The insomnia. Not being able to sleep even though you are too exhausted to move is so hard. Knowing that you have to get up & function in a few hours and you still haven’t had any sleep is horrific. Also not being able to get to sleep because you can’t find a comfortable pain less position to sleep in is horrible.

10. Each day I take __ pills & vitamins. (No comments, please)

18 pills and 0 vitamins

11. Regarding alternative treatments I:

have tried acupuncture and loved it. I really want to find somewhere to get it again.

12. If I had to choose between an invisible illness or visible I would choose:

Invisible because even though its hard when people to struggle to understand, some days I can pretend to be healthy.

13. Regarding working and career:

I would love to be a Dr but I’m really not sure whether that will ever happen. I am currently in my 3rd yr studying Biomedical Science but I’m doing it part time so it will take 2 years

14. People would be surprised to know:

That I can’t remember the last day I had where at least one of my body parts didn’t hurt

15. The hardest thing to accept about my new reality has been:

Having to change my dreams.

16. Something I never thought I could do with my illness that I did was:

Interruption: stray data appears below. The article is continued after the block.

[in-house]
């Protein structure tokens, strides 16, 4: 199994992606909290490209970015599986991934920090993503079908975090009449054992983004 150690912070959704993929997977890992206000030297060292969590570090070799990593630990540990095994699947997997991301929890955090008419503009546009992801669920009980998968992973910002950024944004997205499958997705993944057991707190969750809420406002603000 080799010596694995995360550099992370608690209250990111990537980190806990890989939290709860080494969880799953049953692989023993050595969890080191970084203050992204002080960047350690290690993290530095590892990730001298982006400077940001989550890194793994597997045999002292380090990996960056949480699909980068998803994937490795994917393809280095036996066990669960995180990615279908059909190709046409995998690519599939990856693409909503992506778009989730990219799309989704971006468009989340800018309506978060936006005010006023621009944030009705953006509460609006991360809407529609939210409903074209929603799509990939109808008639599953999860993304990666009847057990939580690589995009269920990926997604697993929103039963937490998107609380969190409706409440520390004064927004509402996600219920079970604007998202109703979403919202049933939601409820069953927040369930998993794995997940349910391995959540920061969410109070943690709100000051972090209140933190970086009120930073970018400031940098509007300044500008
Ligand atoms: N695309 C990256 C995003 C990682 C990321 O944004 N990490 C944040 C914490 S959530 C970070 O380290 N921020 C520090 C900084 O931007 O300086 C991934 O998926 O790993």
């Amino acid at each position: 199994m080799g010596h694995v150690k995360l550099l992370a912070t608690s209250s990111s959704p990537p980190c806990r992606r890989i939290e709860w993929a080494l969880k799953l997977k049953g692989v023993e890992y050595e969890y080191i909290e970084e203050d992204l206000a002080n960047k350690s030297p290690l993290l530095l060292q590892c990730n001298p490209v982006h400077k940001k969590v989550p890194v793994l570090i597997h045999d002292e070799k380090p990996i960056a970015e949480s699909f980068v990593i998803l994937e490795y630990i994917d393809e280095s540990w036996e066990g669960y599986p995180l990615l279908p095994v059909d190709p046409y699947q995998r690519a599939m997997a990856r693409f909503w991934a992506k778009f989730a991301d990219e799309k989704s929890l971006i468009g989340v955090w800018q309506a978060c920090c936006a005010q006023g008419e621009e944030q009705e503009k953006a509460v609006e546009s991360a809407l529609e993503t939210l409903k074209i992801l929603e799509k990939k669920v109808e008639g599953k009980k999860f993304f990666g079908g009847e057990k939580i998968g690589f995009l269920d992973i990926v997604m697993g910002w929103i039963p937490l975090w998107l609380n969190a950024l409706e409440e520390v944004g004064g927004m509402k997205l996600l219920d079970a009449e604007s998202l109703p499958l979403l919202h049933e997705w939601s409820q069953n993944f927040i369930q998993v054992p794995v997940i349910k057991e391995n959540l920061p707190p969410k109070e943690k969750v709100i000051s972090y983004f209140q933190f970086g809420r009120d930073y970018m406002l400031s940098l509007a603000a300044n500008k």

Get a B in 3 A levels and go onto uni.

17. The commercials about my illness:

There aren’t any,

18. Something I really miss doing since I was diagnosed is:

Not really since I was diagnosed by since my health declined, going for a walk where I actually get to walk instead of use my chair and riding a bike. I used to love bike rides.

19. It was really hard to have to give up:

My horse. He was my baby and I miss him everyday. I would love to own another one

20. A new hobby I have taken up since my diagnosis is:

Blogging and I’m trying to take up photography.

21. If I could have one day of feeling normal again I would:

Probably go on a day out with my family where they don’t have to go home early because I’m ill or spend their day worrying about whether Im okay.

22. My illness has taught me:

To treasure the small things, not take your body for granted and that my family are the best in the world